2017 Nov 02
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The stunning Lancia Aprilia was one of the first designed cars using a wind tunnel in collaboration with Battista Farina and Politecnico di Torino, achieving a record low drag coefficient of 0.47. The berlinetta aerodinamica was first shown in 1936.
Launched in 1937, two months after the month in which the firm’s founder died, the Aprilia set new standards in production car design.
Vicenzo Lancia had specified that this new small saloon should weigh less than 900 kilograms, be less than 4 metres in length, seat five adults in comfort, possess independent suspension, be capable of attaining 81 mph and consume fuel at a rate of 10 litres per 100 kilometres (28mpg).
Faced with these challenging demands, the design team had little option but to abandon conventional thinking.
Presaging post-war developments, the Aprilia saloon broke away from the traditional ‘three-box’ layout and incorporated Vicenzo’s specified all-independent suspension and hydraulic braking, while the unitary construction bodyshell and overhead-camshaft narrow-angle V4 engine were advances Lancia devotees had enjoyed for many years.
Rather than being merely a styling device, the Aprilia’s streamlined shape had been determined by wind tunnel experimentation, one of the very first instances of the science of aerodynamics being applied to a production car. ‘Mirror-image’ doors and pillar-less construction ensured for ease of passenger access; the Aprilia was unrivalled.
As was the practice at this time, many manufacturers, including the main Italian marques would offer chassis based on current production cars to independent coachbuilders, such as Pininfarina, Zagato etc for them to place their own creations onto.
This Lancia Aprilia was built by the Swiss coachbuilder Worblaufen and is probably the only one known to have built by him. Worblaufen, F. Ramseier & Co. was one of the most important Swiss coachbuilders for passenger cars. The company produced many outstandingly elegant cabriolets and roadsters on Isotta-Fraschini, Mercedes Benz, Alfa Romeo and Bugatti chassis. After World War 2, mostly on Talbot Lago, Delahaye, Citroën, Jaguar, BMW and Bentley basis. Worblaufen stopped his production in 1958.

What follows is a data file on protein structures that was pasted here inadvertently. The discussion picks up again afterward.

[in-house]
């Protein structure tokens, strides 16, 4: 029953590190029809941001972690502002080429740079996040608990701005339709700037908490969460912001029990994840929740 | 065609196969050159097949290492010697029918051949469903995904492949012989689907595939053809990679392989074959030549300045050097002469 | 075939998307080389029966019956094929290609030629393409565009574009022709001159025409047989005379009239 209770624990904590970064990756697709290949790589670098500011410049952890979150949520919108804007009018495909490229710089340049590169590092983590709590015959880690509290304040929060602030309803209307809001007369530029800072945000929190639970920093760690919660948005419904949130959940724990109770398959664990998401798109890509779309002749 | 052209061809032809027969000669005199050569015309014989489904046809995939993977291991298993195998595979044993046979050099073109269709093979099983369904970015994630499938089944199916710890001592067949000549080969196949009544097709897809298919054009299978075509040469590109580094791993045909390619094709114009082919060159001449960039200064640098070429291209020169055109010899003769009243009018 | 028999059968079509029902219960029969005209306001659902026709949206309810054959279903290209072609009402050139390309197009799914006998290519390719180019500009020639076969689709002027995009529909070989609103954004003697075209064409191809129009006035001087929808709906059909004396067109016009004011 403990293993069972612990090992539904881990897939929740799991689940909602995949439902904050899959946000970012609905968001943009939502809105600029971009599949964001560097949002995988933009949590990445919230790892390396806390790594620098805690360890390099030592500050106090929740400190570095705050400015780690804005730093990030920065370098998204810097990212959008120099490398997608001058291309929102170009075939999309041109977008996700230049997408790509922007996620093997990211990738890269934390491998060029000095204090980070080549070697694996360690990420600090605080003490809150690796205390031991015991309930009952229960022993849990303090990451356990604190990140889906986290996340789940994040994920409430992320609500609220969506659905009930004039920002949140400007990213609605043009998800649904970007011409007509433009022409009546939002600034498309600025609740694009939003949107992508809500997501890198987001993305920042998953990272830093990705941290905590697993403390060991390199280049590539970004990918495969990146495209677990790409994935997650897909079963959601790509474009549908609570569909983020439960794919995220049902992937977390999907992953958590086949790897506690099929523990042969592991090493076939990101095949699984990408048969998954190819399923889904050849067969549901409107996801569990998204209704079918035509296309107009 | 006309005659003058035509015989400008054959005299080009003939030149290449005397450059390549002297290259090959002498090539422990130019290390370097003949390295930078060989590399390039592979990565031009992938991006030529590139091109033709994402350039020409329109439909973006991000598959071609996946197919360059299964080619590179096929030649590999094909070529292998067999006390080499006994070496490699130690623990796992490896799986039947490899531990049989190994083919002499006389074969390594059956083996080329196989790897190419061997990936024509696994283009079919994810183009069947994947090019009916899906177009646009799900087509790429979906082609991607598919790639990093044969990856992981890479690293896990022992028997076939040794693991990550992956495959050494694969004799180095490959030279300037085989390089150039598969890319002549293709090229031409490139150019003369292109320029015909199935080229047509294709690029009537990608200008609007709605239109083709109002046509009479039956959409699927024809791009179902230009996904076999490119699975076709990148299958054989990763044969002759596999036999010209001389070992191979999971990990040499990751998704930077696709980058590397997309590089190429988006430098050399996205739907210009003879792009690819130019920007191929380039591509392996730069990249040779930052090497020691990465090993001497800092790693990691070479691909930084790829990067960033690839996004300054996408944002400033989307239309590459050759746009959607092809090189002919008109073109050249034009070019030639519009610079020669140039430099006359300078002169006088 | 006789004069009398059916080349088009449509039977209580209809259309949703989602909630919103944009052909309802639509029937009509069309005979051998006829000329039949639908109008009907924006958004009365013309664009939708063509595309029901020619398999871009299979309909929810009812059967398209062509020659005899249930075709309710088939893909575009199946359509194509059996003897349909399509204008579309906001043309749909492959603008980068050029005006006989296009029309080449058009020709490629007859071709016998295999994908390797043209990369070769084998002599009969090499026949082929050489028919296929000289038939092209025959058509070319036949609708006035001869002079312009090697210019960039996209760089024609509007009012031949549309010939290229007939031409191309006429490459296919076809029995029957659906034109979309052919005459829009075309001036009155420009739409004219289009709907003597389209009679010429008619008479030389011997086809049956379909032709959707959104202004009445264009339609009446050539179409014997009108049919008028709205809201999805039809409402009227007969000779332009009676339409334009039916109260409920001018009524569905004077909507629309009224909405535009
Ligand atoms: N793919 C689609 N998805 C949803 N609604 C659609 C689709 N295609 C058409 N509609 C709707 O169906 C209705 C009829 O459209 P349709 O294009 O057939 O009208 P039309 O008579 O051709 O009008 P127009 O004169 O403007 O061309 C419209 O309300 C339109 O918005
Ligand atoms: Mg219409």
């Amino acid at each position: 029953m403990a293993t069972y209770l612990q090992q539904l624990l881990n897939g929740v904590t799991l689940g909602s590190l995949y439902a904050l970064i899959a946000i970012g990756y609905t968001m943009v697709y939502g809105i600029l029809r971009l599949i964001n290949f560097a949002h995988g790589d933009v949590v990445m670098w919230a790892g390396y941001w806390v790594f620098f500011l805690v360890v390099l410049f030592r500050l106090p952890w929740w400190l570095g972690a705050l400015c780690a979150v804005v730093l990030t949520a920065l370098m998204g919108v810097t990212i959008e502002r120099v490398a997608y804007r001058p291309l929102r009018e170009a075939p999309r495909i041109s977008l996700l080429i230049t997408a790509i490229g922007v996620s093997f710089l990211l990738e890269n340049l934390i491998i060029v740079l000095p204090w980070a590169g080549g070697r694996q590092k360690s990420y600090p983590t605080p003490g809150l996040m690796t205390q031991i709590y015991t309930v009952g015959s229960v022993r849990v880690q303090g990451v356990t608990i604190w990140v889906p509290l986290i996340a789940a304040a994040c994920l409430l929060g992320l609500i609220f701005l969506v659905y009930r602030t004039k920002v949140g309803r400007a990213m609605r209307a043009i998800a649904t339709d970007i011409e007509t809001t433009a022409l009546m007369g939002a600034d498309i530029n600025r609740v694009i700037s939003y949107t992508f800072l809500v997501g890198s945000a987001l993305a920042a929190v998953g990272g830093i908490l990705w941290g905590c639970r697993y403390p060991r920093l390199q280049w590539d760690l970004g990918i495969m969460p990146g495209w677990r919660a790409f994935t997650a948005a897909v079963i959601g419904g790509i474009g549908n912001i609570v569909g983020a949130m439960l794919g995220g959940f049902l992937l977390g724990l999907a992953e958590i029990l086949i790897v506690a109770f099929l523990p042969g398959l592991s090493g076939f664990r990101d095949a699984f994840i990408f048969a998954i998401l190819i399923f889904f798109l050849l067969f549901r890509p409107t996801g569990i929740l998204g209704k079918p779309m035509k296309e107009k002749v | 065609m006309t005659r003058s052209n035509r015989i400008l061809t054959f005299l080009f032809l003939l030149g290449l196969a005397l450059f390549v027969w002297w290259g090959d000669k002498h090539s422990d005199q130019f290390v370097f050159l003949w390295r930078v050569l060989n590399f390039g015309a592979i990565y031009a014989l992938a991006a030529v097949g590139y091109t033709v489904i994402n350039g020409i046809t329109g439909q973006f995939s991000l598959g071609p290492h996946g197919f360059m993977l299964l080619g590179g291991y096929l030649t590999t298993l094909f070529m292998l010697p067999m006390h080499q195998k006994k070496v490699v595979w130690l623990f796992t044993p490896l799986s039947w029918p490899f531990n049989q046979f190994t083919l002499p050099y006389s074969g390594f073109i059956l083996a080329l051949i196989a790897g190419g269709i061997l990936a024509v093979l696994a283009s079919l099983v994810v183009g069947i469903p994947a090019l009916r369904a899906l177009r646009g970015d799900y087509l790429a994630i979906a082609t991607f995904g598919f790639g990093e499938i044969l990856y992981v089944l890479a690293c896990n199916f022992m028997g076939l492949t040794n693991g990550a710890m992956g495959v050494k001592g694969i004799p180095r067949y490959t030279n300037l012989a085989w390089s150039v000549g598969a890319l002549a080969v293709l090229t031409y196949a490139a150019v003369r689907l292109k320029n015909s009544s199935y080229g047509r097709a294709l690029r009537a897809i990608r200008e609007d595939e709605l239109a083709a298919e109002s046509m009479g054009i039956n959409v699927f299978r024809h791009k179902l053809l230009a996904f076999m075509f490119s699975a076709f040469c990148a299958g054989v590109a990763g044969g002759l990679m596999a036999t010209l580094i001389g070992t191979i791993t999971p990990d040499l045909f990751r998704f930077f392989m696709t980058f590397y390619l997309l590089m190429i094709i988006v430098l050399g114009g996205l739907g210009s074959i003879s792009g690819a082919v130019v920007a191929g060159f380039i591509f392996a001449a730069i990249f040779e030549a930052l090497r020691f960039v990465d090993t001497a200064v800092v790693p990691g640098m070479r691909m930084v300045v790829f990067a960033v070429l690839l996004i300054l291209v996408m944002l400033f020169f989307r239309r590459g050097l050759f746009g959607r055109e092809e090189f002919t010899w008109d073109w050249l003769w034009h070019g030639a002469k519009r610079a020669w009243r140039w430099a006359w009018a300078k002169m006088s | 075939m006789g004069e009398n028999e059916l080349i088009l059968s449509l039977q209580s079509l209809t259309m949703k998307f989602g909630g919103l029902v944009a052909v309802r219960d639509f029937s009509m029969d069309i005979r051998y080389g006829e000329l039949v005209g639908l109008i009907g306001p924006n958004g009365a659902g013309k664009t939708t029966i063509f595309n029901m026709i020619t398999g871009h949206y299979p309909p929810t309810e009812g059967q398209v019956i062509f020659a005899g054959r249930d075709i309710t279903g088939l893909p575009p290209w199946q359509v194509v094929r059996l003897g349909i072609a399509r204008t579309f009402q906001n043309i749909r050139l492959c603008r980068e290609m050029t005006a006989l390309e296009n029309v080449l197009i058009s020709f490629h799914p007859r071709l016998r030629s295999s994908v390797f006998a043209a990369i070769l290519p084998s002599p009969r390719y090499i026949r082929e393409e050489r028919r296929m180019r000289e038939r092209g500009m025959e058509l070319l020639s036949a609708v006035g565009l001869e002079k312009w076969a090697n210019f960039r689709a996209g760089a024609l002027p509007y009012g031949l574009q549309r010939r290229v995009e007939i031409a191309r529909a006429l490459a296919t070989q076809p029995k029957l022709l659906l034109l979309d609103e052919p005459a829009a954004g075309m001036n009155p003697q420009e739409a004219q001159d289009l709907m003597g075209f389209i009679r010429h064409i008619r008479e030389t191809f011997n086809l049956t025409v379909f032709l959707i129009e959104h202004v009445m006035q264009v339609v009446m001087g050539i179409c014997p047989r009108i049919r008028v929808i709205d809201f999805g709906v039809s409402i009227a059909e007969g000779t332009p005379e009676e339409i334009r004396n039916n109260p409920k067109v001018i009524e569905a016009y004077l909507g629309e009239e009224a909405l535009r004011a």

This rare Aprilia Cabriolet Worblaufen has for 50 years been part of a major Italian collection. This car comes with its Italian papers.
The body of the Lancia is nice. The paint has a very nice shine and is without damages or scratches.
The doorfittings are nice even as the gaps.
The chrome seems to be all original and some parts would benefit from a rechrome treatment although the patina is also nice on the car.
The windows and lamp glasses are all in a nice order.
Overall the exterior condition of the Lancia is very nice but not pristine. The car has undergone an older restoration which show nowadays a nice patina.
The interior is the same as the exterior. Very nice but not perfect. It can be recognized that this car is not brand new restored but has undergone a restoration some years ago which has been carried out very nicely but it is visible that details are as they have to be and not too new.
The leather on the seats is very nice and without any damages. The carperts/rubber on the ground as well and the soft top is also in a very nice order.
The dashboard is beautiful and completely period correct. The metal is finished with a beautiful wooden part which continues on the doors. A very nice feature.
Lancia has always been a brand which was far forward with it’s research and always invented systems to make the cars very nice to drive as well as reliable.
We immediately felt that when we started this Lancia. The car was starting directly although it stood still in a collection for some time.
Then it drove very nicely and after a good service the car can be enjoyed for nice trips.
For more information or an appointment, please call Rutger Houtkamp+31625098150 or send an e-mail to Please do not hesitate to contact us by phone during evenings or in the weekend. The Houtkamp Collection is centrally located near Amsterdam and only 10 minutes from Amsterdam Schiphol Airport.
The information provided on this website has been compiled by The Houtkamp Collection with the utmost care. The information contained within this advert is provided ‘as-is’, without warranties as to its accuracy whether expressed or implied and is intended for informational purposes only. The Houtkamp Collection is not liable for any errors or mistakes.

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